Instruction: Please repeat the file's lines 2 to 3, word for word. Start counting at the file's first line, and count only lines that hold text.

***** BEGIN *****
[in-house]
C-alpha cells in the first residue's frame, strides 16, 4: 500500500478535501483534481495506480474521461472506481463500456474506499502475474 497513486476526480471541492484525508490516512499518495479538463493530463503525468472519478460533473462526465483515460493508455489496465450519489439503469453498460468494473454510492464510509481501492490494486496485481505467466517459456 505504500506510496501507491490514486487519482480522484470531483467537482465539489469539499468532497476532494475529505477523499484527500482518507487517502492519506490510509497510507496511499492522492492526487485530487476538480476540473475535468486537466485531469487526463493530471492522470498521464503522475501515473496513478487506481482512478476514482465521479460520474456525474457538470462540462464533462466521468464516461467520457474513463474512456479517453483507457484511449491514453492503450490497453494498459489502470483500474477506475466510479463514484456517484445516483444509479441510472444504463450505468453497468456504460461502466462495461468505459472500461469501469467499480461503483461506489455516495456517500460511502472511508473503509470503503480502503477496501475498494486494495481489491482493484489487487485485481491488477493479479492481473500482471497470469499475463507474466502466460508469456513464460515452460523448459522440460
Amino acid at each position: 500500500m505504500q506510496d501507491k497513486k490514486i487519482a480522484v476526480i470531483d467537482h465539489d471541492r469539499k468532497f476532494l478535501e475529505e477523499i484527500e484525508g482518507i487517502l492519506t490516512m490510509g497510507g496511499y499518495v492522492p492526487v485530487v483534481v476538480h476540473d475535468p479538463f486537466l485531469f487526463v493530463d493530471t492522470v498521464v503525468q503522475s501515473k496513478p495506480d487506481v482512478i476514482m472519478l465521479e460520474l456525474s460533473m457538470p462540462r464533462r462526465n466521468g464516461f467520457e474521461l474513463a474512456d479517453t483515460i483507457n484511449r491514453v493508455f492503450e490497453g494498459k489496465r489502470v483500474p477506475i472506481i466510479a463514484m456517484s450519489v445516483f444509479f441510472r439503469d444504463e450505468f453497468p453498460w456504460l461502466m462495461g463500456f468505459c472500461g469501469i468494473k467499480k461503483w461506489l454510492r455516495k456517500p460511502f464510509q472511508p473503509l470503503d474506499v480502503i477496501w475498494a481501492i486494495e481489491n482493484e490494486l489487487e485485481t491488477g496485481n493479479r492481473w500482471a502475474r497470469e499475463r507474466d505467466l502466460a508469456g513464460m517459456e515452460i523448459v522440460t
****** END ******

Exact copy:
C-alpha cells in the first residue's frame, strides 16, 4: 500500500478535501483534481495506480474521461472506481463500456474506499502475474 497513486476526480471541492484525508490516512499518495479538463493530463503525468472519478460533473462526465483515460493508455489496465450519489439503469453498460468494473454510492464510509481501492490494486496485481505467466517459456 505504500506510496501507491490514486487519482480522484470531483467537482465539489469539499468532497476532494475529505477523499484527500482518507487517502492519506490510509497510507496511499492522492492526487485530487476538480476540473475535468486537466485531469487526463493530471492522470498521464503522475501515473496513478487506481482512478476514482465521479460520474456525474457538470462540462464533462466521468464516461467520457474513463474512456479517453483507457484511449491514453492503450490497453494498459489502470483500474477506475466510479463514484456517484445516483444509479441510472444504463450505468453497468456504460461502466462495461468505459472500461469501469467499480461503483461506489455516495456517500460511502472511508473503509470503503480502503477496501475498494486494495481489491482493484489487487485485481491488477493479479492481473500482471497470469499475463507474466502466460508469456513464460515452460523448459522440460
Amino acid at each position: 500500500m505504500q506510496d501507491k497513486k490514486i487519482a480522484v476526480i470531483d467537482h465539489d471541492r469539499k468532497f476532494l478535501e475529505e477523499i484527500e484525508g482518507i487517502l492519506t490516512m490510509g497510507g496511499y499518495v492522492p492526487v485530487v483534481v476538480h476540473d475535468p479538463f486537466l485531469f487526463v493530463d493530471t492522470v498521464v503525468q503522475s501515473k496513478p495506480d487506481v482512478i476514482m472519478l465521479e460520474l456525474s460533473m457538470p462540462r464533462r462526465n466521468g464516461f467520457e474521461l474513463a474512456d479517453t483515460i483507457n484511449r491514453v493508455f492503450e490497453g494498459k489496465r489502470v483500474p477506475i472506481i466510479a463514484m456517484s450519489v445516483f444509479f441510472r439503469d444504463e450505468f453497468p453498460w456504460l461502466m462495461g463500456f468505459c472500461g469501469i468494473k467499480k461503483w461506489l454510492r455516495k456517500p460511502f464510509q472511508p473503509l470503503d474506499v480502503i477496501w475498494a481501492i486494495e481489491n482493484e490494486l489487487e485485481t491488477g496485481n493479479r492481473w500482471a502475474r497470469e499475463r507474466d505467466l502466460a508469456g513464460m517459456e515452460i523448459v522440460t